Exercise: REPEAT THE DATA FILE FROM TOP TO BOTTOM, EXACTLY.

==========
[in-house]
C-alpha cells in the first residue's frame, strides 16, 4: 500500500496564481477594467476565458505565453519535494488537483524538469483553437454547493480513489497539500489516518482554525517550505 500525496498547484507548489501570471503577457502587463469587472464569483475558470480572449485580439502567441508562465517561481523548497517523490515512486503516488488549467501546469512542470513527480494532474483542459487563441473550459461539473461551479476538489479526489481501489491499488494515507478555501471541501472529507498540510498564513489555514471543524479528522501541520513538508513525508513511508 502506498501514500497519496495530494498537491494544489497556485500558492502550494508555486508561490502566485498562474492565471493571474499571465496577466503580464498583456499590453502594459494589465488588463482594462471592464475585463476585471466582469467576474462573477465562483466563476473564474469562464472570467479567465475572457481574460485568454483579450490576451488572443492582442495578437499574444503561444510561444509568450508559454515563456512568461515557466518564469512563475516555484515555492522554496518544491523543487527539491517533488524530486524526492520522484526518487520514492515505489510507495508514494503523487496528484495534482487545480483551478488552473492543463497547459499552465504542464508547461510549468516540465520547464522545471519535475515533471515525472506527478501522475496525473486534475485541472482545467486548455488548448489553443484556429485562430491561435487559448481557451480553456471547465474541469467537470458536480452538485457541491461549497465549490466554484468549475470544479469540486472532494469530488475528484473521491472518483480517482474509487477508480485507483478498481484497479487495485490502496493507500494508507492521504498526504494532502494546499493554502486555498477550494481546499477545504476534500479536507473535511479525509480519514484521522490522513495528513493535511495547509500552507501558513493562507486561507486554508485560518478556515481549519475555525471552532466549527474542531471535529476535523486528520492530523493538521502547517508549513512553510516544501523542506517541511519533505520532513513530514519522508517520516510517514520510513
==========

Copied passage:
[in-house]
C-alpha cells in the first residue's frame, strides 16, 4: 500500500496564481477594467476565458505565453519535494488537483524538469483553437454547493480513489497539500489516518482554525517550505 500525496498547484507548489501570471503577457502587463469587472464569483475558470480572449485580439502567441508562465517561481523548497517523490515512486503516488488549467501546469512542470513527480494532474483542459487563441473550459461539473461551479476538489479526489481501489491499488494515507478555501471541501472529507498540510498564513489555514471543524479528522501541520513538508513525508513511508 502506498501514500497519496495530494498537491494544489497556485500558492502550494508555486508561490502566485498562474492565471493571474499571465496577466503580464498583456499590453502594459494589465488588463482594462471592464475585463476585471466582469467576474462573477465562483466563476473564474469562464472570467479567465475572457481574460485568454483579450490576451488572443492582442495578437499574444503561444510561444509568450508559454515563456512568461515557466518564469512563475516555484515555492522554496518544491523543487527539491517533488524530486524526492520522484526518487520514492515505489510507495508514494503523487496528484495534482487545480483551478488552473492543463497547459499552465504542464508547461510549468516540465520547464522545471519535475515533471515525472506527478501522475496525473486534475485541472482545467486548455488548448489553443484556429485562430491561435487559448481557451480553456471547465474541469467537470458536480452538485457541491461549497465549490466554484468549475470544479469540486472532494469530488475528484473521491472518483480517482474509487477508480485507483478498481484497479487495485490502496493507500494508507492521504498526504494532502494546499493554502486555498477550494481546499477545504476534500479536507473535511479525509480519514484521522490522513495528513493535511495547509500552507501558513493562507486561507486554508485560518478556515481549519475555525471552532466549527474542531471535529476535523486528520492530523493538521502547517508549513512553510516544501523542506517541511519533505520532513513530514519522508517520516510517514520510513